Adderall can help manage symptoms of ADHD but can make symptoms of anxiety worse in some cases.
Attention deficit hyperactivity disorder (ADHD) is a common neurodevelopment condition that affects how you think and behave.
It’s not uncommon to experience symptoms of anxiety when you have ADHD. In fact, nearly half of adults who live with ADHD also have some type of anxiety disorder.
Managing ADHD and anxiety are difficult. When both conditions occur together, it can be even more of a challenge.
Adderall is a stimulant often prescribed to treat narcolepsy and ADHD. It can help improve attention, focus, and concentration.
If you live with ADHD and anxiety, you may be wondering whether Adderall can also help improve your anxiety symptoms.
The answer to that is a complex one, as the effects of ADHD can differ from person to person. In some people, Adderall may make symptoms of anxiety worse.
Adderall is FDA approved to treat narcolepsy and ADHD. It isn’t typically used to treat anxiety, and when used alone, it may worsen your symptoms.
A 2016 study found that excessive use of Adderall may increase symptoms of ADHD and anxiety in college students.
Adderall may help in the short term but the benefits may not last. There’s also a chance of dependence when taking stimulants such as Adderall.
This medication can also produce side effects similar to those of anxiety such as nervousness, irritability, and restlessness.
Adderall is a prescription medication used to treat ADHD or narcolepsy. It can help improve your mood, attention, and focus.
Adderall contains amphetamine and dextroamphetamine and works by increasing the level of dopamine and norepinephrine. This activates the sympathetic nervous system and the fight, flight, or freeze response.
It affects the natural substances in your brain that contribute to hyperactivity and impulse control — common symptoms of ADHD.
Anxiety disorder is a mental health condition that often involves excessive fear and worry. We all experience anxious feelings from time to time.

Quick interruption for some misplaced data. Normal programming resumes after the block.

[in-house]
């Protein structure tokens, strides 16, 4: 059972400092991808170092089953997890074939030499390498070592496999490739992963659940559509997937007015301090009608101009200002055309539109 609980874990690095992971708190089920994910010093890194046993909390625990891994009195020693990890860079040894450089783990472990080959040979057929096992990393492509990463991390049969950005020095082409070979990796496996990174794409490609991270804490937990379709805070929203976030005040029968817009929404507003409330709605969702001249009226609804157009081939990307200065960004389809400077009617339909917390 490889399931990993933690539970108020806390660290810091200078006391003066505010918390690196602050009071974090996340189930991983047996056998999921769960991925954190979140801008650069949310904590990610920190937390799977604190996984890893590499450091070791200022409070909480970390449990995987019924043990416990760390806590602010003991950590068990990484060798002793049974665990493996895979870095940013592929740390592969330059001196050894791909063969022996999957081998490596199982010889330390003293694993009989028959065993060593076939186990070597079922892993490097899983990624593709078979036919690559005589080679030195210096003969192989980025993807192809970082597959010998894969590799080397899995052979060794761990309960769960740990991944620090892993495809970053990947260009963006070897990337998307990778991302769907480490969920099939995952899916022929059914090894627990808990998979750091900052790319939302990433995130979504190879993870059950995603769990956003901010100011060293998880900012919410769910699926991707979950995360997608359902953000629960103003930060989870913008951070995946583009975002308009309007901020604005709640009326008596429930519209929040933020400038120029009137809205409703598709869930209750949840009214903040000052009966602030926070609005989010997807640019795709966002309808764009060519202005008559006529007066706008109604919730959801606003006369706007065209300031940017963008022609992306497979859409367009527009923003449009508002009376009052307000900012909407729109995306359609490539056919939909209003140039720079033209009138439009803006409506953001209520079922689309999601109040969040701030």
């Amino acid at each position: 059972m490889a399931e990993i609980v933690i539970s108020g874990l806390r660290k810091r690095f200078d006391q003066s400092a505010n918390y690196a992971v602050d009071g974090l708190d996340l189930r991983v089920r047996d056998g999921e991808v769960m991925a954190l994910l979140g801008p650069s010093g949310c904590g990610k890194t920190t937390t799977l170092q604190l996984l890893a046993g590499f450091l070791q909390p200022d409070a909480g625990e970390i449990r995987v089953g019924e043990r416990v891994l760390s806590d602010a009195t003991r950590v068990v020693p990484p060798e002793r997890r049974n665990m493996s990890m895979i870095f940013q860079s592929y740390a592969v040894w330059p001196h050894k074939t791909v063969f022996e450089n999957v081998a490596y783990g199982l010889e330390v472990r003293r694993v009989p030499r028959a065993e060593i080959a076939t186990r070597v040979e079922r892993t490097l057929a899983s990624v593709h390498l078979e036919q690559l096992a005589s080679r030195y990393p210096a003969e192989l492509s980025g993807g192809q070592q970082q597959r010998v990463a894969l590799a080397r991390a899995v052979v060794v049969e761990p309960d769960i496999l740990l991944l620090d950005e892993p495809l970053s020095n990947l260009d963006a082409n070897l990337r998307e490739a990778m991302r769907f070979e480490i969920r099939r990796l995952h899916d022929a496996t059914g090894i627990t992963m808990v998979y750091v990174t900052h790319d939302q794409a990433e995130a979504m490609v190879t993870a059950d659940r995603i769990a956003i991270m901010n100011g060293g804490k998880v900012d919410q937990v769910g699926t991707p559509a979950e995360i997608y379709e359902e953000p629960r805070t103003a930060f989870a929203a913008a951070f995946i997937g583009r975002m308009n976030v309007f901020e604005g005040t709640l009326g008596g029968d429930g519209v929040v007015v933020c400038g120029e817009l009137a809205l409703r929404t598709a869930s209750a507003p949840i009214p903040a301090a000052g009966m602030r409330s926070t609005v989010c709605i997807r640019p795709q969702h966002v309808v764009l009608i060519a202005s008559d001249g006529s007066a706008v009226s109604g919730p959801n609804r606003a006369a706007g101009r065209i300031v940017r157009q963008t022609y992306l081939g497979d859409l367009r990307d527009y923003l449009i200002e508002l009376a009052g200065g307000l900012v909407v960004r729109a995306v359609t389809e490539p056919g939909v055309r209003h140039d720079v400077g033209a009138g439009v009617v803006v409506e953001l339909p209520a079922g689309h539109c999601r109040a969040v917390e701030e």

But when that anxiety occurs all the time and begins to interfere with your daily functioning, it may be an anxiety disorder.
The common symptoms of anxiety include:
- rapid heart rate
- feelings of danger
- difficulty focusing
- repetitive behavior
If you’re unsure whether what you’re experiencing is anxiety, consider taking our anxiety test. While this test can’t be used as a diagnostic tool, it can help keep track of your moods.
Adderall is a prescription medication, which means a prescription is required from a healthcare or mental health professional.
Taking medication for anxiety when it’s not prescribed isn’t advised. If you’re curious about whether Adderall can help with your anxiety symptoms, consider speaking with a healthcare or mental health professional.
Serious side effects may occur if you take Adderall with an anti-anxiety medication.
Yes. Like most medications, Adderall does come with side effects. Some common side effects are:
- problems sleeping
- dry mouth
- slowed speech
- decreased appetite, sometimes disrupting growth and development in children
- constipation or diarrhea
- irritability or agitation
- elevated blood pressure
- stomach or bladder pain
There are also some rare but intense side effects to watch for, including:
- uncontrollable shaking
- worsening mental health conditions
You may have a higher chance of experiencing side effects if you have:
- high blood pressure
- heart disease
- substance use disorder or alcohol use disorder
- another mental health condition
If you’re pregnant or considering becoming pregnant, you may want to consult with your doctor before taking Adderall. Suddenly stopping Adderall may result in withdrawal symptoms. Slowly tapering off the medication may help you avoid any unwanted side effects.
When ADHD and anxiety coexist, learning how to manage them is crucial.
Anxiety is often treated with anti-anxiety medications. Stimulants are often used to treat ADHD, but other options are available.
Common treatment options aren’t the best choice when the two disorders coexist. Instead, your doctor might suggest therapy for anxiety and try a few different options for ADHD.
They’ll likely monitor your progress and symptoms to determine what’s working and if any changes are necessary.
Your lifestyle and specific symptoms will be considered to determine a unique treatment plan that best fits you.
Psychotherapy such as cognitive behavioral therapy (CBT) might also be recommended. Therapy can help address the underlying factors of both conditions to determine where they overlap as well as provides coping tools to help you manage your symptoms.
Adderall may be prescribed to help treat ADHD. It isn’t often used for anxiety and could even worsen symptoms in some people.
While the evidence is mixed, it largely suggests that Adderall may make symptoms of anxiety worse, particularly if used in the long term.
If you have ADHD and anxiety, consider speaking with a healthcare or mental health professional to determine what medication may be helpful. They can develop a treatment plan that works for you and your unique set of symptoms.